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Europe’s failed refugee and asylum policy


By Lawrence Wilde

The 9th September brought shocking scenes of a huge blaze raging through the Moira Migrant Camp on the Greek island of Lesbos, prompting outrage at the way refugees are treated as they try to seek refuge in Europe. Despite the camp being designed to house fewer than 3,000, roughly 13,000 refugees were left without shelter. This disaster has again highlighted the continued failure of the West to take proper action and give safe asylum to the refugees who seek shelter in the EU.

Over the past 5/6 years, continued conflict in the Middle East has resulted in hundreds of thousands fleeing towards Europe, many risking their lives across the Mediterranean. What has become clear in that time is Europe is dragging its feet and not acting fast enough to provide safe shelter for those seeking asylum. As the crisis has intensified, bureaucracy and political indecisiveness have led to overcrowding in camps like on Lesbos, and a general failure to meet the needs of those looking to seek asylum in Europe.

Although the EU’s Dublin regulation aims to use a fixed criteria to determine which member state would take responsibility for those seeking asylum in the EU. This regulation has proved ineffective and has led to those nation-states on the EU’s border shouldering most of the weight.  This ineffective way of working has led to the overcrowding in camps in Greece and with Covid-19 dominating the political spheres, there has been little in the way of reform of asylum policy in Europe.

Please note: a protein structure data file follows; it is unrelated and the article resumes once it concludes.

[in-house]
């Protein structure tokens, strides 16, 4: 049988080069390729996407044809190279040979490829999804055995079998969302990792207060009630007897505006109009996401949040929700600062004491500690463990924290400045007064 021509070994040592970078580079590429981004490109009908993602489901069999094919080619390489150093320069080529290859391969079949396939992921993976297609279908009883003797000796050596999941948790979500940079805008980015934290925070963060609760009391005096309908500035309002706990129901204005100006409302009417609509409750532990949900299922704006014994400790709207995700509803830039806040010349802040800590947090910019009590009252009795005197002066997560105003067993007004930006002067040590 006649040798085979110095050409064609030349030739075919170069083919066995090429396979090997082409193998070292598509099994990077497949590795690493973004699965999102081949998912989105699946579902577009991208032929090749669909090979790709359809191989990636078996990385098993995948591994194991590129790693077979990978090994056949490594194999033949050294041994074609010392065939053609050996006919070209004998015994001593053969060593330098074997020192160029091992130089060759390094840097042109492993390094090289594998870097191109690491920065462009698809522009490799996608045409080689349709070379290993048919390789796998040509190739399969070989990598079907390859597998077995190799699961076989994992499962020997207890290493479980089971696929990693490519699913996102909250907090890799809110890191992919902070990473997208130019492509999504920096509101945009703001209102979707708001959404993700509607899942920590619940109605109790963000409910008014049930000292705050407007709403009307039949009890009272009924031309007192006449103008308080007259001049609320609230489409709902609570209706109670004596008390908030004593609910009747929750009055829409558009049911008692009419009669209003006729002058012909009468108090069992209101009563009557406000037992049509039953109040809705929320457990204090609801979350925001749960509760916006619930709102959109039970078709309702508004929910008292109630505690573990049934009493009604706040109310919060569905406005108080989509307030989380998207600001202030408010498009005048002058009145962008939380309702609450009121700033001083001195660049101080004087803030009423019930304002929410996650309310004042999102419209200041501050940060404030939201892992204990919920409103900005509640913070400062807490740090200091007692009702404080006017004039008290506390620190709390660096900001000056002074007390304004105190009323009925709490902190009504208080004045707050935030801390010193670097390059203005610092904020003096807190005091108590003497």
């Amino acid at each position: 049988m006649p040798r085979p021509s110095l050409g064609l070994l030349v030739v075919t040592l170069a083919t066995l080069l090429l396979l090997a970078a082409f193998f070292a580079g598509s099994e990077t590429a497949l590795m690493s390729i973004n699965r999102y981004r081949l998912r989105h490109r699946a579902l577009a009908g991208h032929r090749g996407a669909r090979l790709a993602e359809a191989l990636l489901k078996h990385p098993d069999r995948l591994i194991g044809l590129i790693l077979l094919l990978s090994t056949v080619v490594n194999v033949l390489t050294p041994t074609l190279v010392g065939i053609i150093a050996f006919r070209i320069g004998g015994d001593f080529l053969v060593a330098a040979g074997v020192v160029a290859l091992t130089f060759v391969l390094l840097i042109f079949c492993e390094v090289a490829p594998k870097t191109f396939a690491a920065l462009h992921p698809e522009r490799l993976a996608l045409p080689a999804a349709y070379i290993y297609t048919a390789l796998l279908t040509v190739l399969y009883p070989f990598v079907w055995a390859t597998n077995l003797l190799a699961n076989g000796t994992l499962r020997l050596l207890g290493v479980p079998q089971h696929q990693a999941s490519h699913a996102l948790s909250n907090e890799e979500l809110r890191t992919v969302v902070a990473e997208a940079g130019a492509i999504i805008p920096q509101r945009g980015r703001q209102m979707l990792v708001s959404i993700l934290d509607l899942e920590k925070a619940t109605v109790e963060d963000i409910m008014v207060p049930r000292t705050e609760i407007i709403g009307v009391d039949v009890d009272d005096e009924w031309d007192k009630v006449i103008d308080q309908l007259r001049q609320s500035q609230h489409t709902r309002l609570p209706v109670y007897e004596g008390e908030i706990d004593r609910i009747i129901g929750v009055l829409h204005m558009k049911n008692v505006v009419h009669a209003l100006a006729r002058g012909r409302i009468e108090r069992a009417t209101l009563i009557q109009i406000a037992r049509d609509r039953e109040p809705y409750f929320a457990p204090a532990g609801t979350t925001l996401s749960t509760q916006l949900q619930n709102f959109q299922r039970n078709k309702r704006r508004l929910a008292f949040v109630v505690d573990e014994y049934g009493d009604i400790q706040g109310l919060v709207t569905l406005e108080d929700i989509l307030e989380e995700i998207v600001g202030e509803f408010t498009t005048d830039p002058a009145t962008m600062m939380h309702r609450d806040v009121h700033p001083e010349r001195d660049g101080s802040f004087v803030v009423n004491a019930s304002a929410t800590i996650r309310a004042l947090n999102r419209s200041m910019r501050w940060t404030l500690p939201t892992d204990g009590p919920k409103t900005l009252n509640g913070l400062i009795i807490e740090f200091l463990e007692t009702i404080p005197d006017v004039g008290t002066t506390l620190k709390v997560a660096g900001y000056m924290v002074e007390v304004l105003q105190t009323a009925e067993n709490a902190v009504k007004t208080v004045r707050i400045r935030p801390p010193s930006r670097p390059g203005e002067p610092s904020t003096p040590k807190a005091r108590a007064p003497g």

Moreover, the biggest cost throughout this whole crisis is the human one. The Moira camp, like many other camps, has been infiltrated by Covid-19, rendering many migrants ill and without adequate health care. This solidifies my argument that Asylum policy in Europe has been failing those it aims to protect. Due to the pandemic, it is safe to say that a  European-wide economic slowdown is just a few months away, therefore the plight of those refugees risking their lives to get to Europe is only going to intensify. We’ve seen over the past decade how varied different countries’ attitudes have been towards immigration and asylum policy. From the so-called “open door” policy adopted by Germany a few years ago, to the arguably hostile atmosphere emanating from the UK government’s attempts at reform.

To truly serve and protect those seeking asylum in Europe, countries need to stand behind a united policy that isn’t hindered by bureaucracy and which doesn’t lay the burden on those few states that sit on the EU’s border. Only then can we prevent tragedies like the Moira fire from happening in the future and uphold the rights of asylum seekers.